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Sony Xperia Z Ultra

Tom Paye | Aug. 28, 2013
The Sony Xperia Z Ultra is like a big, dumb dog -- it's great to play around with, but you wouldn't necessarily want to live with it every day.

Productivity
Given the Z Ultra was built with entertainment in mind, it comes as no surprise that it's not the most productive device out there. That said, I wouldn't have minded a little more than what the phone provides. The email client, for example, is extremely difficult to set up, and isn't great once you've got there mdash;buttons aren't where you'd expect to find them, and attachments aren't all that easy to access.

I found another gripe with the phone's Notes application. There's no separate voice note app, but you can take voice recordings in here. Unfortunately, the audio file doesn't show up when you're browsing through the device's folders on your computer. Your only option is to export the note to Evernote, which is itself a big faff. You're better off just using Evernote from the beginning, making the Notes app completely pointless.

I've already mentioned that it's difficult to type quickly on the Z Ultra, simply because of its size. But the keyboard doesn't help matters. Sure, it's pretty good at predicting what your next word is going to be, but you still have to press another button to access numbers and symbols. With all that on-screen real estate, why couldn't Sony just put the numbers above the letters, like on a conventional keyboard?

That said, the so-called STAMINA mode is great if you want to go for long periods without charging. Of course the non-removable 3,050 mAh battery helps, but the way this phone can manage its power is really something. You can set which apps are able to access either Wi-Fi or cellular data when the device is in sleep mode, meaning you're only using the bare essentials. It sounds simple, but it makes a world of difference to the battery life. With reasonably heavy usage, I got almost two days out of the Z Ultra on one charge.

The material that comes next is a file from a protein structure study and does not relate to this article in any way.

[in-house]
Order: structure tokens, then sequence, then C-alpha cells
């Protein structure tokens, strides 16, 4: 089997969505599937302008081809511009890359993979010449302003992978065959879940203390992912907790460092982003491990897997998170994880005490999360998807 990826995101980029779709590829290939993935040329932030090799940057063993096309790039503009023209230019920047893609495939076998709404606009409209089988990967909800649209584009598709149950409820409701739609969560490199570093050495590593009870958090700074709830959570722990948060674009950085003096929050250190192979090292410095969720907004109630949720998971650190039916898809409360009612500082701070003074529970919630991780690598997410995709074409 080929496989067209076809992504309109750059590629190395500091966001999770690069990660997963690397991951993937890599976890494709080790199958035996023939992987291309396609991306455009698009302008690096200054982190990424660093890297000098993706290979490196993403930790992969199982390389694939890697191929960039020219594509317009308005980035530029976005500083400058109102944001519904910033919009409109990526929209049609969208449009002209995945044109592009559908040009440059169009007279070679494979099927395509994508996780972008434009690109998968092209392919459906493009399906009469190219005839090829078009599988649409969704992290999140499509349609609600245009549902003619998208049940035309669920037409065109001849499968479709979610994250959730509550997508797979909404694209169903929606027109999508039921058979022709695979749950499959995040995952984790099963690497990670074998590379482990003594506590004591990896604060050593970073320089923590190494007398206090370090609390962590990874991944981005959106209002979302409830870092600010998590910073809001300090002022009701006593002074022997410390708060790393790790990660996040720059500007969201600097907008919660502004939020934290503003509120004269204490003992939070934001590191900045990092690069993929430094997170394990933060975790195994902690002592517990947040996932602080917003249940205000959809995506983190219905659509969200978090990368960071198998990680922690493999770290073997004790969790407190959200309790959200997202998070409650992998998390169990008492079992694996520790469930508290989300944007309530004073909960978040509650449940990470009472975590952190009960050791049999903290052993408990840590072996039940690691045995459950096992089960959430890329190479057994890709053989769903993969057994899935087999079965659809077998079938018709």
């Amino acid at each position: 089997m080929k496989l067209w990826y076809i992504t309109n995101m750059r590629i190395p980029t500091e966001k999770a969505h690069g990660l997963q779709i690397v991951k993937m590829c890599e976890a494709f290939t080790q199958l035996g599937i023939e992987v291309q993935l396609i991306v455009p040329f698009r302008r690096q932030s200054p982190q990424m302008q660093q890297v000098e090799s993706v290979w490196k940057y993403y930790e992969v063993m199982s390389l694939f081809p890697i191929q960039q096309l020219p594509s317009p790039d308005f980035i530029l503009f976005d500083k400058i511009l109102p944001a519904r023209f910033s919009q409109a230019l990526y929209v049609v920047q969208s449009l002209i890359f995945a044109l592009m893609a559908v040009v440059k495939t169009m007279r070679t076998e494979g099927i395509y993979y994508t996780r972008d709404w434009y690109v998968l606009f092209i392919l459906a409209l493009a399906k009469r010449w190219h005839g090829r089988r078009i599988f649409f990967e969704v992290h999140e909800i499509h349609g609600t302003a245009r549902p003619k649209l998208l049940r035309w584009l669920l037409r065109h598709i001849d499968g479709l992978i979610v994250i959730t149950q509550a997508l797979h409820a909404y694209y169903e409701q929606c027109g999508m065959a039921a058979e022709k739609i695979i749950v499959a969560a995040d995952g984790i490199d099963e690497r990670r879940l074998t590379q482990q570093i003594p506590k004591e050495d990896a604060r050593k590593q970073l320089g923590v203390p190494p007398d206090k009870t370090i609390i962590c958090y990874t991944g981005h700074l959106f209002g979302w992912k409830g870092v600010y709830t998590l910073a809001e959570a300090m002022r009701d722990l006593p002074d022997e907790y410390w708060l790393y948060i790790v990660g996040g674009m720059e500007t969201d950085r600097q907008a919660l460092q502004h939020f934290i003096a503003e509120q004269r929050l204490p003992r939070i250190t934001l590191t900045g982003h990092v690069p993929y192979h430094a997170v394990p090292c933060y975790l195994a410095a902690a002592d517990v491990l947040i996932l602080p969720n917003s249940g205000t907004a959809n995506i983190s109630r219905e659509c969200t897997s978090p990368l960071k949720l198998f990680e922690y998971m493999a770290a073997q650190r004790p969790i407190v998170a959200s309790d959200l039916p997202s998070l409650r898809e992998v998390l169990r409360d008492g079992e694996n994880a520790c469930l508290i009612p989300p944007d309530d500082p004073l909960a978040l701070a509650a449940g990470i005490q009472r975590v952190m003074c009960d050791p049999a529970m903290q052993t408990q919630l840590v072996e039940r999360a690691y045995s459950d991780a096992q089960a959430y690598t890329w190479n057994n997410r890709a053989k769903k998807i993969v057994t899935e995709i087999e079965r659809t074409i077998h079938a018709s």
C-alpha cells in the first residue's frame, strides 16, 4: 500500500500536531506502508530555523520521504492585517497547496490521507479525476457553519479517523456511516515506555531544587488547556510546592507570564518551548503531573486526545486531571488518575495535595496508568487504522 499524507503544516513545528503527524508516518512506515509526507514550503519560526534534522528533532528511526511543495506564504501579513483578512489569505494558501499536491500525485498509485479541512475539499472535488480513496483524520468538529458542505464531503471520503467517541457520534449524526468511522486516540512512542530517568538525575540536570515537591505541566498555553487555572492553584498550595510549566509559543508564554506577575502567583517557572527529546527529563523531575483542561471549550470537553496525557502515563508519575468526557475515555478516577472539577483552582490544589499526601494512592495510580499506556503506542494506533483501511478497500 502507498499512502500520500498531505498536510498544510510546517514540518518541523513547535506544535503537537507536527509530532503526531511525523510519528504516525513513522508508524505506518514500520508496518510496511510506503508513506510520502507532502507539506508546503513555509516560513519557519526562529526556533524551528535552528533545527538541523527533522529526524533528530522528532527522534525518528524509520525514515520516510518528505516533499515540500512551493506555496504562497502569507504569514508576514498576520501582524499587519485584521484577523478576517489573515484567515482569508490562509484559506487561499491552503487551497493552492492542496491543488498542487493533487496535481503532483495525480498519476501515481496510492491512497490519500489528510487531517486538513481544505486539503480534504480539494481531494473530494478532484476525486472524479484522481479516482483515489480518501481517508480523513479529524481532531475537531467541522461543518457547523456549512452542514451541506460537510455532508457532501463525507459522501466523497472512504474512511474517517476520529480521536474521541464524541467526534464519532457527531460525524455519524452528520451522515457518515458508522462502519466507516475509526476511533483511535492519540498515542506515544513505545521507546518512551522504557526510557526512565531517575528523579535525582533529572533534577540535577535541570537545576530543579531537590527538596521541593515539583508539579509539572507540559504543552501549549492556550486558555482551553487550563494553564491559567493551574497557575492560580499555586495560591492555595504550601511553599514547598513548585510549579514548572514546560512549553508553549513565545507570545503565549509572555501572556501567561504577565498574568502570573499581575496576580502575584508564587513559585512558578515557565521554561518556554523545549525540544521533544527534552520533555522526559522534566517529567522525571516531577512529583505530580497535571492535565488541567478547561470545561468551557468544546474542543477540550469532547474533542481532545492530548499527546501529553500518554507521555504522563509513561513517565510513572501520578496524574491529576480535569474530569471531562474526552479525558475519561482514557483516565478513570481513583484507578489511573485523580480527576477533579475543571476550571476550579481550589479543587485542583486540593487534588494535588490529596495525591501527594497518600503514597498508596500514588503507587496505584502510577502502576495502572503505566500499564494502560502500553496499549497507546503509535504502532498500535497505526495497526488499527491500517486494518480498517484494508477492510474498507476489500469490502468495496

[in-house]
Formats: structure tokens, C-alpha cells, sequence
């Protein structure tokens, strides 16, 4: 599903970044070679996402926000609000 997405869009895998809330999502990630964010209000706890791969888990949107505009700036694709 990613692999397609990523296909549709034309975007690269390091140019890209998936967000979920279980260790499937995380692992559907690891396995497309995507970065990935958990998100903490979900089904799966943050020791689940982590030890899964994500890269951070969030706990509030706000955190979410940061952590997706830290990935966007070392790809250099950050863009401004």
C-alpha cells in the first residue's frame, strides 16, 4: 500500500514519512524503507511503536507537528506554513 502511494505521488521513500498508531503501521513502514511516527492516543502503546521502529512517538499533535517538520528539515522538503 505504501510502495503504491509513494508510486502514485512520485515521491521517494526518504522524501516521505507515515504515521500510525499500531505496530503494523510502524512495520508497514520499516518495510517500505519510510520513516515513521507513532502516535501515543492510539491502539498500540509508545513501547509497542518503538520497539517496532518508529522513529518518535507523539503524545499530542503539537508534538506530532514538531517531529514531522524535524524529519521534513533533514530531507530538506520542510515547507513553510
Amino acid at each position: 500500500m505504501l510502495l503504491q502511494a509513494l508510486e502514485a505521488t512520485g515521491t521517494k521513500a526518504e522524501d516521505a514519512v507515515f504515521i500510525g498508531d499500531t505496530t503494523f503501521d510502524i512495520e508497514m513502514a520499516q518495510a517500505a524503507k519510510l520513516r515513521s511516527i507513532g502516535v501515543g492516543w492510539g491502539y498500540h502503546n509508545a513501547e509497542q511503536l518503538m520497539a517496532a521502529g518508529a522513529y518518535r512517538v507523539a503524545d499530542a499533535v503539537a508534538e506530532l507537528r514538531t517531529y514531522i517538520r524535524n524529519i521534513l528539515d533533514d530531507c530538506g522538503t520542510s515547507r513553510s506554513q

The quality
I've always associated Sony's smartphones with iPhone levels of quality, but I'm not sure that's so true anymore. There's no metal on the outside, and the physical buttons on the side don't feel as meaty as I'd like them to.

The flipside of that, of course, is that the Z Ultra is water-proof and shock-proof. You can chuck the device across the room and it won't blink an eye, and accidental spillages are literally like water off a duck's back. Of course, you get all that from the standard Xperia Z, but it seems a little more impressive with the Z Ultra due to its size. What's more, nothing else on the market can offer such brilliant damage protection. Top marks for Sony there.

 

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